Begin while standing at the halt. Ask your horse to move forward into the walk by strongly and firmly closing your leg. If there’s no acknowledgment give a short, quick (once, and only once) strong tap of the whip behind your leg. Be prepared. Your horse might scoot forward out of surprise. You don’t want to accidentally pull on the reins because you weren’t ready for it. That will confuse your horse. Be sure to follow the movement of your horse’s head and neck when he steps forward into the walk. Keeping your hands still from when you were at the halt will hinder your horse from moving forward and limit a full potential.
I recommend using a dressage whip. Because it’s longer than a crop, you’ll be able to tap your horse right behind your ankle. The use of whip should not ever be heavy-handed. Most often just a tap will do. It depends on the sensitivity of your horse. You will need to judge that. Start with a tap and work up from there until you find the right intensity. Once your horse starts responding, work down to lighter taps until your horse moves off your leg without using the whip. Hang on, that doesn’t mean “mission accomplished”! Always ride with a whip. You’ll need to be ready to tap your horse forward immediately after a leg aid if you don’t get a timely response.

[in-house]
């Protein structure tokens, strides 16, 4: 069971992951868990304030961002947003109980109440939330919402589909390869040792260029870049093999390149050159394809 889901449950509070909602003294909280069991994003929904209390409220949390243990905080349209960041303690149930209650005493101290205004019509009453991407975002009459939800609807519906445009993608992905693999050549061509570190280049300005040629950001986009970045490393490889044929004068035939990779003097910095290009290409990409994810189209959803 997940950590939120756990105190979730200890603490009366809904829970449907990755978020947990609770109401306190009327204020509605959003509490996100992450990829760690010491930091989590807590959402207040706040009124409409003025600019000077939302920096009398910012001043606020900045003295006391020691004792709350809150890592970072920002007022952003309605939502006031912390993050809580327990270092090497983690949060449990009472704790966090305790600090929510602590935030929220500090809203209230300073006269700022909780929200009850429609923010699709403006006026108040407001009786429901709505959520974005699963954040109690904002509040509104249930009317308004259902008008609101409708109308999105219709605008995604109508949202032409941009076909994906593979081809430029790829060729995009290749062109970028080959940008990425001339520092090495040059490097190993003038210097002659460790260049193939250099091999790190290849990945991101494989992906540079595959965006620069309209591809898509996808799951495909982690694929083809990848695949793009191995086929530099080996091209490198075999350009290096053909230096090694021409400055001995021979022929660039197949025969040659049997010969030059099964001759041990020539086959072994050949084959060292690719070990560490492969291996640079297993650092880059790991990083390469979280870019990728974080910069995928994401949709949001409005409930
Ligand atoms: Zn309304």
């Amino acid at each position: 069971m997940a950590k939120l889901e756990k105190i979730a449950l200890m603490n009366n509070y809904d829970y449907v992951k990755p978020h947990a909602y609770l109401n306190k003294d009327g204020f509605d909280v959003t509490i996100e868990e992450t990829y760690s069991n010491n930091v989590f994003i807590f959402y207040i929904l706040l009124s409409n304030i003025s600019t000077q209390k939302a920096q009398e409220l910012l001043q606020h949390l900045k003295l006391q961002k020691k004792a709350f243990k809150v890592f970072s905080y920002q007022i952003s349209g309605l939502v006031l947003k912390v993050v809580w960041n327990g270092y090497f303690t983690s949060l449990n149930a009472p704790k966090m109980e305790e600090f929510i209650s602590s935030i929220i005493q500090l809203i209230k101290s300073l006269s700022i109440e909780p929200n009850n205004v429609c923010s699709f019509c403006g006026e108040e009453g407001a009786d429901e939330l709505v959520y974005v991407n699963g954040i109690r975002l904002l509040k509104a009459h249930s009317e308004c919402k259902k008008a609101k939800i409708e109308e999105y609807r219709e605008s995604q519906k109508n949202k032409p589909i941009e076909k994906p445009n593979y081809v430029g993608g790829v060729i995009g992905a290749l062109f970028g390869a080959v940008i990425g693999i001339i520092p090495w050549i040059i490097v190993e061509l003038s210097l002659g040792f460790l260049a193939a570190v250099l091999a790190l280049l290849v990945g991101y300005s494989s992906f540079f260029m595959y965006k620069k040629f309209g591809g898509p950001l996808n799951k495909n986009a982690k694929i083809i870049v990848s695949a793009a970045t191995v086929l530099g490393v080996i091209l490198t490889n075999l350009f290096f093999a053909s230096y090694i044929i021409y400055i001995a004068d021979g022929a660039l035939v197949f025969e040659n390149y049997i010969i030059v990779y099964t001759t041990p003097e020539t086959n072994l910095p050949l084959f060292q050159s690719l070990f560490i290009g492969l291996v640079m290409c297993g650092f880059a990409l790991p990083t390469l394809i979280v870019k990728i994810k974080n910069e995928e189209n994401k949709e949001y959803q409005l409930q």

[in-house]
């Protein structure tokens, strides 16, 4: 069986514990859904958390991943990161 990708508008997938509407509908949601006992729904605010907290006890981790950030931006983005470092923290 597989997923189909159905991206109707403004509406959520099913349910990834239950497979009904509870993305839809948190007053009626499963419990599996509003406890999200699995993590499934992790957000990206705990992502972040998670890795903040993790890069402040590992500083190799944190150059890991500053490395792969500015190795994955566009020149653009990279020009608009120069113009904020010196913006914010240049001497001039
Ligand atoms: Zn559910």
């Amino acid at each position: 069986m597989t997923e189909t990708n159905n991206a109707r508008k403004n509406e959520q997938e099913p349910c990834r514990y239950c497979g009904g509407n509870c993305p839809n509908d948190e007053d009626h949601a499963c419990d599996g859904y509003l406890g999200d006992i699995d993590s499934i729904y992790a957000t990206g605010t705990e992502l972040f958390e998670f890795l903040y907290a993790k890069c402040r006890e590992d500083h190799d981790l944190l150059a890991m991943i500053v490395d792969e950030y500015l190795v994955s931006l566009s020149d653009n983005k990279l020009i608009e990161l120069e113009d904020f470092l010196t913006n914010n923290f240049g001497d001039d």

IMPORTANT NOTE: if you have a short fuse or a temper, do not do this exercise. Work on your tendencies first before wading into whip territory!
After your horse responds, praise immediately but don’t halt to praise. Keep walking or your horse will think you are praising him for stopping. The more enthusiastic the praise the better. Let your horse know how thrilled you are with her or him! Keep it positive so that your horse will always want to do something that’s not about avoiding punishment.
Allow 10 seconds to pass at the walk then transition back down to a halt. Always put about 10 seconds between each attempt. Do this for 10 – 15 minutes. Even if your horse isn’t progressing as quickly as you’d like, you tell if he or she is paying attention to you by watching your horse’s ears. If you see one ear flicking sideways or back after you apply your leg, it means your horse has listened to you. He or she might be just taking a moment or two to process this new information. However, both ears back is an entirely different thing. It means your horse has an opinion of what you are trying to do and it’s probably not a very agreeable one! Avoid getting irritated and certainly don’t punish him for it. He’s entitled to his emotions. Ignore it and just focus on moving forward. The lavish praise will help your horse make a positive shift.
Proceed to the trot and canter portion of your warm-up but continue to apply your leg for up transitions followed by the short, quick, one-time use of your whip just behind the ankle if you don’t get a response. It’s crucial for you to remember to ride this way through your entire ride. From now on, what began as an exercise must become a way of riding. Always.